"As food price inflation may continue to ease on the back of falling pork and fresh vegetable prices, we expect full year CPI inflation to remain comfortably below the 3 percent government target. This leaves ample room for monetary easing," HSBC said in a note after the data.
Separately, ANZ analysts said in a note that they expected producer price index (PPI) inflation "should continue to improve and turn positive in the second half of 2016," but they noted overcapacity would likely weigh on the PPI in the medium term.
Key economic indicators including industrial production, fixed asset investment and retail sales were also due from China in the coming days in another pulse-check for the world's second largest economy.
Elsewhere, the Indian central bank kept its repo-rate unchanged at 6.50 percent and its cash reserve ratio unchanged at 4 percent. In its policy statement, the Reserve Bank of India (RBI) said monetary policy remains "accommodative" and will "continue to emphasize the adequate provision of liquidity."
This was the last bi-monthly monetary policy statement delivered by outgoing RBI Governor Raghuram Rajan, who will step down from his position in September.
India's stock market had a muted reaction to the RBI decision, which was in line with analysts' expectations. Benchmark indexes traded lower for much of the morning session, with the Nifty 50 down 0.67 percent and the Sensex off by 0.71 percent in the afternoon.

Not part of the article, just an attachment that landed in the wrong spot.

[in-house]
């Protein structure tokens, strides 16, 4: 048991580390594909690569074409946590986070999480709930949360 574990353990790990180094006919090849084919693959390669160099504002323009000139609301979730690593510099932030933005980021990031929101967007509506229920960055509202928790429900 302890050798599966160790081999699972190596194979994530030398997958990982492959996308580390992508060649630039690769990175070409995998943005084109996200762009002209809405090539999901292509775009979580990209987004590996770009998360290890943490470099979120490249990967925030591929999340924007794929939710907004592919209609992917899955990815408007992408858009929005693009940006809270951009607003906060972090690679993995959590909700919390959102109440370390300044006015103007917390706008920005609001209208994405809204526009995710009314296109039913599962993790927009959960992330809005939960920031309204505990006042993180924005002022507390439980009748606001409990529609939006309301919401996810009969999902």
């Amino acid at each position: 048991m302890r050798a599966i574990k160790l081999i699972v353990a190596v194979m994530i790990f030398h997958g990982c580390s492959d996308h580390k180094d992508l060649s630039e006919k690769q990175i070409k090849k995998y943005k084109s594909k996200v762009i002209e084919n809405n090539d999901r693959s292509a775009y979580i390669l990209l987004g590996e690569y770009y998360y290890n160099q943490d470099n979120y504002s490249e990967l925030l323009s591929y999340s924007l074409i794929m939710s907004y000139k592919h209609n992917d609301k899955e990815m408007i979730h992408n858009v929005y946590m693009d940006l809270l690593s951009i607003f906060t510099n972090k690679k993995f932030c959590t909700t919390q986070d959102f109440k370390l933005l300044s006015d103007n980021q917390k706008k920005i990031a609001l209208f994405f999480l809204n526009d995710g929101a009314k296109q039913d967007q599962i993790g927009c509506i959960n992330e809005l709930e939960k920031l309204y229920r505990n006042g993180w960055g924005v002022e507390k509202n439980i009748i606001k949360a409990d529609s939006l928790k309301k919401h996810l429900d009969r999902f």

The rupee wavered against the dollar, trading as high as 66.79 and as low as 66.98 during the session. As of 3:09 p.m. HK/SIN, the dollar/rupee pair traded at 66.93.
Major energy plays across the region closed mostly higher, following a nearly 3 percent advance in oil prices on Monday. There was speculation over whether producers might rein in supply after reports said OPEC President Mohammed bin Saleh al-Sada confirmed a September meeting on Monday.
Shares of Santos gained 1.71 percent, Woodside Petroleum was up 1.06 percent and Oil Search was up 1.35 percent. Japan's Inpex gained 3.25 percent, Fuji Oil was up 4.25 percent and Japan Petroleum advanced 2.37 percent.
"News that OPEC would be having a September meeting with certain members keen to push for supply cuts again served as the impetus for oil prices to rally," said Angus Nicholson, a market analyst at brokerage firm IG, in a note Tuesday morning.
"While a deal is highly unlikely to eventuate, the fact that it is even being mentioned shows how much difficulty the past month's renewed selloff was causing many struggling OPEC members."
During Asian hours on Tuesday, oil prices retraced some of Monday's gains. U.S. crude futures were down 1 percent at $42.59 a barrel, while global benchmark Brent shed 1.08 percent to $44.90.